Tag Archives: Electronic Health Records

More than a third of Canadian physicians still without EMRs

Dr. Jennifer Zelmer, Executive VP at Canada Health Infoway, speaking January 22 in Toronto.

Dr. Jennifer Zelmer, Executive VP at Canada Health Infoway, speaking January 23 in Toronto.

When a drug recall takes place, does your family doctor have the ability to identify which patients are on that drug and notify them in a timely manner?

For more than a third of Canadian doctors that may be very difficult.

Canadian doctors have been slow to adopt electronic medical records (EMRs) and even slower to interact with patients in a virtual environment. Very few Canadians can simply e-mail their doctor or book an appointment on-line.

Speaking at Longwood’s Breakfast with the Chiefs forum this morning, Dr. Jennifer Zelmer, executive vice-president with Canada Health Infoway, points out that if patients were able to renew their prescriptions on-line, view their own test results, and consult virtually with physicians when they wanted, it would lead to 47 million fewer in-person visits and require us to take 18.8 million hours less off work to show up in the doctor’s office.

At present only 64 per cent of Canadian physicians are reporting EMR use – albeit that is up from 16 per cent in 2004. That means it’s taken nearly a decade to persuade an additional 48 per cent of physicians to get on board. Do we really have the patience to wait another decade for the rest to follow?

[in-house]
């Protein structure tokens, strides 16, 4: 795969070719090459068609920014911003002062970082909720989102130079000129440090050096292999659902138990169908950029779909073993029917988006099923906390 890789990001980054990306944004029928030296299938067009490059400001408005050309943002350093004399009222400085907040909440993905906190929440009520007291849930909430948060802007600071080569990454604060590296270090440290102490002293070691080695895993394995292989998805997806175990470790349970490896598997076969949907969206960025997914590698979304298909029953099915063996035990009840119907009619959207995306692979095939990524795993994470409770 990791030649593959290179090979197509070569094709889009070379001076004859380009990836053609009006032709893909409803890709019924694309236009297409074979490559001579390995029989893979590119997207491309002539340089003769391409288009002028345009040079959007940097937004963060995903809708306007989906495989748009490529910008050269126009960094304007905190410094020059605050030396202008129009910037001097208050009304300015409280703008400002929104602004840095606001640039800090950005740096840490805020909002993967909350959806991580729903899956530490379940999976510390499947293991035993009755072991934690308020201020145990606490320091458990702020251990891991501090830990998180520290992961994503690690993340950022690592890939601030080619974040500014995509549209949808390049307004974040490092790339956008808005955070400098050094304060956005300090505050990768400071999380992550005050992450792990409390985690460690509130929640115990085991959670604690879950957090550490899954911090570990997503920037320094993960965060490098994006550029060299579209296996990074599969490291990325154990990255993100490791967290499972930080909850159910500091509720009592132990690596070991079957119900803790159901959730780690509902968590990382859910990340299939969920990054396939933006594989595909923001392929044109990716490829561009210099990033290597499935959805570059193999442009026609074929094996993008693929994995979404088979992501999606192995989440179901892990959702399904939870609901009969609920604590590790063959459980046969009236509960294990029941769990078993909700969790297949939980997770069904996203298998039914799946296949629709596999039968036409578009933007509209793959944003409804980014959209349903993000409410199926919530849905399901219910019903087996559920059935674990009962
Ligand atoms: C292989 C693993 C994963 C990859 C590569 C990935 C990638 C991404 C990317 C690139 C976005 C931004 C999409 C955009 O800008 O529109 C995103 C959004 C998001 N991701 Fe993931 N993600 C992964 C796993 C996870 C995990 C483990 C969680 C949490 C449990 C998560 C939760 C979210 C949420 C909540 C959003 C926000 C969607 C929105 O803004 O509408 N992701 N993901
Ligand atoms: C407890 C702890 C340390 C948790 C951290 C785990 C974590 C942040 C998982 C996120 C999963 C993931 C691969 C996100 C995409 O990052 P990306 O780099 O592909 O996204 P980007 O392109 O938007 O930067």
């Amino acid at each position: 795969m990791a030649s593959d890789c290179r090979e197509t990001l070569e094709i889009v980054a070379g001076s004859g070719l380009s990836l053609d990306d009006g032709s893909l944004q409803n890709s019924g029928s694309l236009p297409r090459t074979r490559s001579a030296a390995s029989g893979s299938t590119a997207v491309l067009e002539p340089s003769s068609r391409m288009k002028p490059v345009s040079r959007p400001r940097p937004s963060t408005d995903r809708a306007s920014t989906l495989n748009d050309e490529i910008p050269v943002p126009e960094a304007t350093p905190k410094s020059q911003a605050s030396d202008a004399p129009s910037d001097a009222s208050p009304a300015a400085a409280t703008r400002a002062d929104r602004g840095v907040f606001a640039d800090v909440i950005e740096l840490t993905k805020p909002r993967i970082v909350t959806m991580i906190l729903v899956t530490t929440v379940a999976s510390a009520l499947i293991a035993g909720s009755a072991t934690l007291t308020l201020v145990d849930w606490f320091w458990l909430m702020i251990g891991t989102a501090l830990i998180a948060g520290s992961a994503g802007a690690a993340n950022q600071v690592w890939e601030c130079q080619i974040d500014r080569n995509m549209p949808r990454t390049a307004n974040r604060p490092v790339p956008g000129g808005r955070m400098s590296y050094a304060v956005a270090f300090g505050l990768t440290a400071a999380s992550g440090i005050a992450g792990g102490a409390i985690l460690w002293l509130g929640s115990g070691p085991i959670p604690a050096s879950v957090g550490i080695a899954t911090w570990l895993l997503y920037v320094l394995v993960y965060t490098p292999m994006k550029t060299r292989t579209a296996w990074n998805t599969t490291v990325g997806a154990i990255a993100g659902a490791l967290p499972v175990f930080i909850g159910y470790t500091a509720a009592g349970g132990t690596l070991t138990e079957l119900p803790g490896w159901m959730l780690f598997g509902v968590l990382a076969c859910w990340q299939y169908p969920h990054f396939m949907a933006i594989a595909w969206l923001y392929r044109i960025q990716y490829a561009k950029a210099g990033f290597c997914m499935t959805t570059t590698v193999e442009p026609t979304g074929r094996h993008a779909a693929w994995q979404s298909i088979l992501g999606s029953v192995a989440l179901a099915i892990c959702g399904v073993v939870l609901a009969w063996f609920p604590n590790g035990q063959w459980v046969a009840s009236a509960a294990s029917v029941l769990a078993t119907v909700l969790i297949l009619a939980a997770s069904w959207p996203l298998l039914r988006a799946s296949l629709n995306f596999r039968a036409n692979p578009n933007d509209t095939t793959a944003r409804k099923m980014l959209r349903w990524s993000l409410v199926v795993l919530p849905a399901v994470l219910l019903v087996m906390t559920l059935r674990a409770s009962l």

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New report makes privacy recommendations around secondary use of health records

It’s possible your health records are being used at this moment without your consent.

Health records are a valuable source of information for health research, population health monitoring, quality improvement and as evidence to inform management of our health system.

Ontario’s Information and Privacy Commissioner notes, in a new report released March 2nd, that such information is often used and disclosed to researchers in a form in which patients are identifiable. This is because the original health provider lacks the resources or capacity to “de-identify” the records before making it available, especially when the documents are paper-based. Even when data from electronic health records (EHRs) are de-identified, some researchers have found it is sometimes possible to re-identify individuals from the anonymous data.

Ontario’s Personal Health Information Protection Act (2004) permits certain secondary uses of information contained in these records without consent from the individual.

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